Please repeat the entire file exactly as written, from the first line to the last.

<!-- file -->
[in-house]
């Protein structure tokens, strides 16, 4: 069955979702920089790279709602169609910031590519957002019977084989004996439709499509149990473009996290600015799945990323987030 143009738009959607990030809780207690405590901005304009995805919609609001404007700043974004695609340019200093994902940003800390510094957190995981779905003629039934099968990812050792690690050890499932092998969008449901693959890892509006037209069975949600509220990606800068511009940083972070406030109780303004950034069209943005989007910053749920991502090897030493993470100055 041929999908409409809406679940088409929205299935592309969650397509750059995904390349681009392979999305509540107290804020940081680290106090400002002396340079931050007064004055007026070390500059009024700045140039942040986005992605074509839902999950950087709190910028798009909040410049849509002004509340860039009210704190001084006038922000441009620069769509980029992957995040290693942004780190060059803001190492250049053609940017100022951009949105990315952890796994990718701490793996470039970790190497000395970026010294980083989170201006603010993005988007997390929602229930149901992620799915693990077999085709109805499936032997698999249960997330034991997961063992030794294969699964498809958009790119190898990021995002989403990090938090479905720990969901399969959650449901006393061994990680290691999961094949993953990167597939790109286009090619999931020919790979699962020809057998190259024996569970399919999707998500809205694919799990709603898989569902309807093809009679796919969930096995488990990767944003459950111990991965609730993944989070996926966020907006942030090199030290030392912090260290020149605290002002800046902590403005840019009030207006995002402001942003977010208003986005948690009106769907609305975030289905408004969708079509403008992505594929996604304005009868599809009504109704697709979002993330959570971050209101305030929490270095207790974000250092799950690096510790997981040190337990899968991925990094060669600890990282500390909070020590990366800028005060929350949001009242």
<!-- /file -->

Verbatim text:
[in-house]
């Protein structure tokens, strides 16, 4: 069955979702920089790279709602169609910031590519957002019977084989004996439709499509149990473009996290600015799945990323987030 143009738009959607990030809780207690405590901005304009995805919609609001404007700043974004695609340019200093994902940003800390510094957190995981779905003629039934099968990812050792690690050890499932092998969008449901693959890892509006037209069975949600509220990606800068511009940083972070406030109780303004950034069209943005989007910053749920991502090897030493993470100055 041929999908409409809406679940088409929205299935592309969650397509750059995904390349681009392979999305509540107290804020940081680290106090400002002396340079931050007064004055007026070390500059009024700045140039942040986005992605074509839902999950950087709190910028798009909040410049849509002004509340860039009210704190001084006038922000441009620069769509980029992957995040290693942004780190060059803001190492250049053609940017100022951009949105990315952890796994990718701490793996470039970790190497000395970026010294980083989170201006603010993005988007997390929602229930149901992620799915693990077999085709109805499936032997698999249960997330034991997961063992030794294969699964498809958009790119190898990021995002989403990090938090479905720990969901399969959650449901006393061994990680290691999961094949993953990167597939790109286009090619999931020919790979699962020809057998190259024996569970399919999707998500809205694919799990709603898989569902309807093809009679796919969930096995488990990767944003459950111990991965609730993944989070996926966020907006942030090199030290030392912090260290020149605290002002800046902590403005840019009030207006995002402001942003977010208003986005948690009106769907609305975030289905408004969708079509403008992505594929996604304005009868599809009504109704697709979002993330959570971050209101305030929490270095207790974000250092799950690096510790997981040190337990899968991925990094060669600890990282500390909070020590990366800028005060929350949001009242």